volume = "30",
pages = "532 -- 537",
journal = "Emergency Medicine Journal",
issn = "1472-0205",
publisher = "BMJ Publishing Group Ltd",
number = "7",

}

TY - JOUR

T1 - Functional outcomes and quality of life of young adults who survive out-of-hospital cardiac arrest

AU - Deasy, Conor

AU - Bray, Janet Elizabeth

AU - Smith, Karen Louise

AU - Harriss, Linton Robert

AU - Bernard, Stephen Anthony

AU - Cameron, Peter

PY - 2013

Y1 - 2013

N2 - Evaluating the quality of life of young adult survivors of out-of-hospital cardiac arrest (OHCA) is important as they are likely to have a longer life expectancy than older patients. The aim of this study was to assess their functional and quality of life outcomes. Methodology The Victorian Ambulance Cardiac Arrest Registry records were used to identify survivors of OHCA that occurred between 2003 and 2008 in the 18-39 yearold age group. Survivors were administered a telephone questionnaire using Short Form (SF-12), EQ-5D and Glasgow Outcome Scale-Extended. Cerebral Performance Category (CPC) ascertained at hospital discharge from the medical record was recorded for the uncontactable survivors. Results Of the 106 young adult survivors, five died in the intervening years and 45 were not contactable or refused. CPC scores were obtained for 37 (74 ) of those who did not take part in telephone follow-up, and 7 (19 ) of these had a CPC 3 indicating severe cerebral disability. The median follow-up time was 5 years (range 2.7- 8.6 years) for the 56 (53 ) patients included. Of these, 84 were living at home independently, 68 had returned to work, and only 11 reported marked or severe disability. The majority of patients had no problems with mobility (75 ), personal care (75 ), usual activities (66 ) or pain/ discomfort (71 ). However, 61 of respondents reported either moderate (48 ) or severe (13 ) anxiety. Conclusions The majority of survivors have good functional and quality of life outcomes. Telephone follow-up is feasible in the young adult survivors of cardiac arrest; loss to follow-up is common.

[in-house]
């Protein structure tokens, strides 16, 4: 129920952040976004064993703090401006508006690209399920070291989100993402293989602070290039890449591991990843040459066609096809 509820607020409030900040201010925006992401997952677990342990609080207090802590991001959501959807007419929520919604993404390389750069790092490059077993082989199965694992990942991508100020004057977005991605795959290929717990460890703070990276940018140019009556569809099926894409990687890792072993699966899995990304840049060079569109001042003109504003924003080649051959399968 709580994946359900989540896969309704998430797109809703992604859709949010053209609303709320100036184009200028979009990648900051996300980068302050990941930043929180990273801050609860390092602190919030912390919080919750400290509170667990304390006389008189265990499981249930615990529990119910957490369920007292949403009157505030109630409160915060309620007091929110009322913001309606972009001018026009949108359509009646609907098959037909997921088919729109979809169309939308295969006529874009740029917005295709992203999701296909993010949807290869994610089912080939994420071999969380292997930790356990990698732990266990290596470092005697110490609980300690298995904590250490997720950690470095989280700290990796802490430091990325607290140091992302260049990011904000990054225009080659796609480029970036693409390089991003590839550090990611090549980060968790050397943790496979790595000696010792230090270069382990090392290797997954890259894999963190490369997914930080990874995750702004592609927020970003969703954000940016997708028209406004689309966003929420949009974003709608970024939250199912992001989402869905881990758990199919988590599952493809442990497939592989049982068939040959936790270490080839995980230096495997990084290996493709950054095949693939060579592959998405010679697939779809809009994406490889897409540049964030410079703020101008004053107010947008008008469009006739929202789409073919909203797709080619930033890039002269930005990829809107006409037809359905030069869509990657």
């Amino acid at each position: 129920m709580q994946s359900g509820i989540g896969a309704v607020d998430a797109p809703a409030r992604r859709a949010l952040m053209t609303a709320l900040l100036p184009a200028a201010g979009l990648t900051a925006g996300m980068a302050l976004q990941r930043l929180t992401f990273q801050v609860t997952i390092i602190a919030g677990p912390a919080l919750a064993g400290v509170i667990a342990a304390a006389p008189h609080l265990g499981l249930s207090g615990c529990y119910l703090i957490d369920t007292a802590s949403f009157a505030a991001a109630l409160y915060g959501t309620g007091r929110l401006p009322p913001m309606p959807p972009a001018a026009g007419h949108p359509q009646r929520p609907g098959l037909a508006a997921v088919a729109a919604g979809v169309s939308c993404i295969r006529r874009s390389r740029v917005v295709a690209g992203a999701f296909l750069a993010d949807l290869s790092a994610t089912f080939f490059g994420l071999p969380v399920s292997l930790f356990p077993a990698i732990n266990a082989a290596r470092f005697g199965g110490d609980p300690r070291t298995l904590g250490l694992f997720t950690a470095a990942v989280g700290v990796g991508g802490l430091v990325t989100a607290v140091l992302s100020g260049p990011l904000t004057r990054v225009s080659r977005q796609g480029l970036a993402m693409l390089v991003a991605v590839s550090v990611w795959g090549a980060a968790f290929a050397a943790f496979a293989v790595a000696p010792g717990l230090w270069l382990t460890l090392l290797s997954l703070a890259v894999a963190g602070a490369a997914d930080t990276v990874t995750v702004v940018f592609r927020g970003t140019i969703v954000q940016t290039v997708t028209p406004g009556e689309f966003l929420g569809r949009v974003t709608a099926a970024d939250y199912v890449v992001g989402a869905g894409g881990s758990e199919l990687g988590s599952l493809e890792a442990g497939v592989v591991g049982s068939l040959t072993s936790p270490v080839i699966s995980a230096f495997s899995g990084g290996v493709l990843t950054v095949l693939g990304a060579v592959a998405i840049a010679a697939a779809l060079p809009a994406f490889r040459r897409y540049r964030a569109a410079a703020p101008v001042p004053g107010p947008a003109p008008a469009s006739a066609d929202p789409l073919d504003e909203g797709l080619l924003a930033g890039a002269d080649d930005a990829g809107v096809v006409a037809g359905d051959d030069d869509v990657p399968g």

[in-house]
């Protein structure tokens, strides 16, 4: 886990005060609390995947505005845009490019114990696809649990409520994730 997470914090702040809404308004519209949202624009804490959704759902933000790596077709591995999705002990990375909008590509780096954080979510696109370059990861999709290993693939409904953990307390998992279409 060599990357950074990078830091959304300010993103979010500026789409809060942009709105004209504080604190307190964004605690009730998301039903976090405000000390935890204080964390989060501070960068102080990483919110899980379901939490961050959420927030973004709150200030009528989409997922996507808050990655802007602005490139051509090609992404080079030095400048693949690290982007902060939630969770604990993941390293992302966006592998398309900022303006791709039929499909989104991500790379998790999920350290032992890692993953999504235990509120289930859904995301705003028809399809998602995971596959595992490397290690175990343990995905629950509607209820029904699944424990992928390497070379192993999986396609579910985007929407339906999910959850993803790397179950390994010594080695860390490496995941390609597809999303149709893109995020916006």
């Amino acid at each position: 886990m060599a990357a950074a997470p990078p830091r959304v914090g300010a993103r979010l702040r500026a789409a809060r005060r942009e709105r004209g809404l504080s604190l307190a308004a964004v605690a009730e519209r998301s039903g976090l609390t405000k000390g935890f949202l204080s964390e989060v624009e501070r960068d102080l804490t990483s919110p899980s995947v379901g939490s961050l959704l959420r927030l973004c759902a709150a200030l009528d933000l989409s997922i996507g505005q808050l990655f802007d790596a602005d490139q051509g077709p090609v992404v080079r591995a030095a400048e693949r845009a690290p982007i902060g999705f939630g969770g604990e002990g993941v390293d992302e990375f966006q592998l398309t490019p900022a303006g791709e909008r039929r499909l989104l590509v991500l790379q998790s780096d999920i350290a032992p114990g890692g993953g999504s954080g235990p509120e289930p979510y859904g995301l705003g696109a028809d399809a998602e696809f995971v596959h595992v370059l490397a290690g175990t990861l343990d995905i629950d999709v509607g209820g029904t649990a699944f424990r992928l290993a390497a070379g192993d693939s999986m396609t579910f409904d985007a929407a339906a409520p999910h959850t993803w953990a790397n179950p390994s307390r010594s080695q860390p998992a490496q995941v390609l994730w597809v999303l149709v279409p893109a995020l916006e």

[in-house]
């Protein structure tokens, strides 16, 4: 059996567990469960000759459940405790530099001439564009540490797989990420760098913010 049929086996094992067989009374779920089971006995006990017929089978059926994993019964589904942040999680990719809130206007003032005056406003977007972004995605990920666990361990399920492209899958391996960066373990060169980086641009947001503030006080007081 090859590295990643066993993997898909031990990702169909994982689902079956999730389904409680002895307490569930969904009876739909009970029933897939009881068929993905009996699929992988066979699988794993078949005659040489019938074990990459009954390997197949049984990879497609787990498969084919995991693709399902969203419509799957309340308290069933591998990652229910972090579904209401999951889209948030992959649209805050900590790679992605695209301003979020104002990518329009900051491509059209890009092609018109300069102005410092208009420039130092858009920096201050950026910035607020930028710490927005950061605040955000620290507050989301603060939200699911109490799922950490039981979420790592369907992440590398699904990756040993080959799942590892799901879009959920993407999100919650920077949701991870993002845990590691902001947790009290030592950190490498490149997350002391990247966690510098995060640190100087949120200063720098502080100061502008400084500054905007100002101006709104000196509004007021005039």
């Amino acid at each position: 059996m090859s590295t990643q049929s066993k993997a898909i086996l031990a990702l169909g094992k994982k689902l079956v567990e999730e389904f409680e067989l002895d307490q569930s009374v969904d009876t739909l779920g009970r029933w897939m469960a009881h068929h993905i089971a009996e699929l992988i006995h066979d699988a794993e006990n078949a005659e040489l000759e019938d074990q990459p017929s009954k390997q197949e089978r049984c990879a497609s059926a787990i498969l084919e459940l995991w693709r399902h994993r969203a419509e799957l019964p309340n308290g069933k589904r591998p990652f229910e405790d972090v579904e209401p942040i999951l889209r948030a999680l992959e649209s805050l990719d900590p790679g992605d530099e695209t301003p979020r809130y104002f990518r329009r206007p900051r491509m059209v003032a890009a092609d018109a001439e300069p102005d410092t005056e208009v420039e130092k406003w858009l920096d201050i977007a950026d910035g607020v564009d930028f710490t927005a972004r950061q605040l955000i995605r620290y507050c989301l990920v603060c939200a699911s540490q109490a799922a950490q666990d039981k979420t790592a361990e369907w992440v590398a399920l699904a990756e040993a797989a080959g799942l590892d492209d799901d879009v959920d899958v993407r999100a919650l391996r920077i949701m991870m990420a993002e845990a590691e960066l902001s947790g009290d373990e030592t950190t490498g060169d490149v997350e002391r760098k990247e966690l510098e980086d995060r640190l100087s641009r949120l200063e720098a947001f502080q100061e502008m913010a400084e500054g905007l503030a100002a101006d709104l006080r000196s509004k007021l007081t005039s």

AB - Evaluating the quality of life of young adult survivors of out-of-hospital cardiac arrest (OHCA) is important as they are likely to have a longer life expectancy than older patients. The aim of this study was to assess their functional and quality of life outcomes. Methodology The Victorian Ambulance Cardiac Arrest Registry records were used to identify survivors of OHCA that occurred between 2003 and 2008 in the 18-39 yearold age group. Survivors were administered a telephone questionnaire using Short Form (SF-12), EQ-5D and Glasgow Outcome Scale-Extended. Cerebral Performance Category (CPC) ascertained at hospital discharge from the medical record was recorded for the uncontactable survivors. Results Of the 106 young adult survivors, five died in the intervening years and 45 were not contactable or refused. CPC scores were obtained for 37 (74 ) of those who did not take part in telephone follow-up, and 7 (19 ) of these had a CPC 3 indicating severe cerebral disability. The median follow-up time was 5 years (range 2.7- 8.6 years) for the 56 (53 ) patients included. Of these, 84 were living at home independently, 68 had returned to work, and only 11 reported marked or severe disability. The majority of patients had no problems with mobility (75 ), personal care (75 ), usual activities (66 ) or pain/ discomfort (71 ). However, 61 of respondents reported either moderate (48 ) or severe (13 ) anxiety. Conclusions The majority of survivors have good functional and quality of life outcomes. Telephone follow-up is feasible in the young adult survivors of cardiac arrest; loss to follow-up is common.

UR - http://emj.bmj.com/content/30/7/532.full.pdf+html

U2 - 10.1136/emermed-2012-201267

DO - 10.1136/emermed-2012-201267

M3 - Article

VL - 30

SP - 532

EP - 537

JO - Emergency Medicine Journal

JF - Emergency Medicine Journal

SN - 1472-0205

IS - 7

ER -